June 10, 2022 •CSG Partners Staff
M&A volume across the construction industry has soared in recent years. Despite potential economic headwinds, sustained activity is likely, spurred by increased infrastructure spending and a growing population of retirement-age owners.
Private equity's impact is undeniable. Since the early 2000s, when PE firms first turned their attention to builders and contractors, platform and add-on transactions have steadily gained favor. But the PE model isn't always a best-fit – especially when companies prioritize business independence and legacy preservation. Under these circumstances, employee stock ownership plans offer a meaningful shareholder liquidity alternative.
Why do built environment firms consider ESOPs?Lawrence Kaplan, CSG's Founder and Managing Partner, addressed this central question at a recent Vistage Networks webinar. In a lively Q&A with members of the construction, architectural, and engineering community, Kaplan shared the basics and benefits of leveraged ESOPs while highlighting a number of key considerations, including:
- Using ESOPs to Phase Out Ownership
- Comparing Employee Ownership and Other M&A Strategies
- Securing Third-Party Financing
- Bonding and Employee-Owned Companies
- Incentivizing Key Managers
Fair Market Value, Tax-Efficiency, and Continuity
"Most business owners have a lot of eggs in a single basket: their companies... In an ESOP, you're selling equity to an employee trust and taking cash off the table in a tax-advantaged transaction."
"It's very difficult to hire and retain people, and your competitors may poach your staff. By putting an ESOP in place and communicating the value to your employees, you create a benefit that can help them build significant equity value. When they retire, the company buys that equity from them."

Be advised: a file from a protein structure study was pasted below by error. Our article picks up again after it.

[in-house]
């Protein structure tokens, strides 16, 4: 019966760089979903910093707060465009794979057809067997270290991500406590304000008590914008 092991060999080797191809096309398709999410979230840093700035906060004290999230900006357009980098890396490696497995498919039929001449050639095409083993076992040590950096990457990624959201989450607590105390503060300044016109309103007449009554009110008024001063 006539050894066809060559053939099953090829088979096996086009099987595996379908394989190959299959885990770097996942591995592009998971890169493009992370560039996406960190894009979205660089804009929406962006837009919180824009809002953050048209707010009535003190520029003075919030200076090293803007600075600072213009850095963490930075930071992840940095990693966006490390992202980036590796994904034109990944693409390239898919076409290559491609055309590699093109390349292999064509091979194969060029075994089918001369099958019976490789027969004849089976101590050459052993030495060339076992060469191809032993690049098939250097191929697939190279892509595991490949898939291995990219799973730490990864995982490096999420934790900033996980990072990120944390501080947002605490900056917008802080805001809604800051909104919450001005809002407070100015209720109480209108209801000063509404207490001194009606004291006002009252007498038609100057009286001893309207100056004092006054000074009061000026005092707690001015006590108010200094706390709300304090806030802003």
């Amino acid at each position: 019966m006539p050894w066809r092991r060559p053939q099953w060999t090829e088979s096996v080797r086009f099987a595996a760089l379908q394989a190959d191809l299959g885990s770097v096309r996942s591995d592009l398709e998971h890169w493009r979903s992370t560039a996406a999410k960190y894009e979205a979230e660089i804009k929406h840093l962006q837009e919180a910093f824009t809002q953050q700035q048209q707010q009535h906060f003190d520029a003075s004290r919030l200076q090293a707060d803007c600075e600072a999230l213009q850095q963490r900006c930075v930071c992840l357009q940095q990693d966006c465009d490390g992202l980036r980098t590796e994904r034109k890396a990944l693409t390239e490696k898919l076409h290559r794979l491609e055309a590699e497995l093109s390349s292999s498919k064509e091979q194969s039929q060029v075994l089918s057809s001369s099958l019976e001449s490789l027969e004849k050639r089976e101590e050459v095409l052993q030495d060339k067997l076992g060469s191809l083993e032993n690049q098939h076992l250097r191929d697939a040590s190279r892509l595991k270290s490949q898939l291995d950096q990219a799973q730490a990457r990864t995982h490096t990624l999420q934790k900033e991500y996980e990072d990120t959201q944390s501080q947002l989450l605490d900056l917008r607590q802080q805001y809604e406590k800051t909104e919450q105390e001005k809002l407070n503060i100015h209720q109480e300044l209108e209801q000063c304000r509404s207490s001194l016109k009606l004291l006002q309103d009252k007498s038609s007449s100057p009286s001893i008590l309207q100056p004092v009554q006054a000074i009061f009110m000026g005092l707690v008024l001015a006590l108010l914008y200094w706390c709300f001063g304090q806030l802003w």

Enables Gradual Transition of Ownership
"The majority of the companies we work with have owners that aren't retiring tomorrow. They might have a five or 10-year time horizon... They'll usually do an ESOP in stages, where they'll sell 30% today, but still retain majority interest."
"We have a few clients in the construction industry that have said to their employees: 'We're going to put in an ESOP on a minority basis. If you show that can help run this company and take it to the next level, then our intention is to sell the balance of the company to the employee trust.'"
Unique Advantages vs. Other M&A Strategies
"A strategic buyer could potentially pay the most for your company... but most construction companies don't like opening their books to competitors."
"A leveraged ESOP is like a private equity deal, but your own company borrows money from the capital markets instead of the private equity firm... Additionally, in an employee ownership transaction, selling shareholders can defer capital gains taxes, companies can deleverage at a faster clip (thanks to tax deductions), and equity is going to your employees - instead of a third-party investor."
Ample Third-Party Financing Available
"When I started doing ESOPs over 22 years ago, it was difficult to raise money for construction companies in terms of doing a leveraged transaction. That marketplace has completely shifted. There are so many different banks that are actively looking to finance transactions."
"Banks found that construction companies have been good credits. And while we're not getting the same type of leverage as for manufacturing ESOPs, we are getting leverage. And there are multiple banks (and non-bank lenders) financing transactions."
Compatible with Bonding Obligations
"We've seen a dramatic loosening of bonding standards. Before they would not allow leveraged transactions on a construction firm's balance sheet, and now they do."
"If you simply asked your bonding company to borrow money and take it out of your business, they would say, 'No.' But if you run an ESOP process, and you involve multiple bonding companies, you'll find partners that want to do the transaction... It comes down to communication and negotiation."
Additional Incentives for Key Managers
"A lot of times, business owners want to get more stock flowing to their key management team because they believe these employees will be major drivers of business in the future."
"A significant synthetic equity plan can be negotiated for the company's top managers, as part of an ESOP transaction... It's a way of helping the management team, who could not afford to buy the company outright, to help them buy a portion of the company, in conjunction with the ESOP."
Additional Employee Ownership Topics Covered:
- Plan Participation Rules
- Trustee's Role
- ESOP Formation Process
- Seller vs. Third-Party Financing
- Deleveraging After a Transaction
- Annual Valuations
- Transaction Options Post-ESOP
- Roll-up Strategies
- Estate Planning Considerations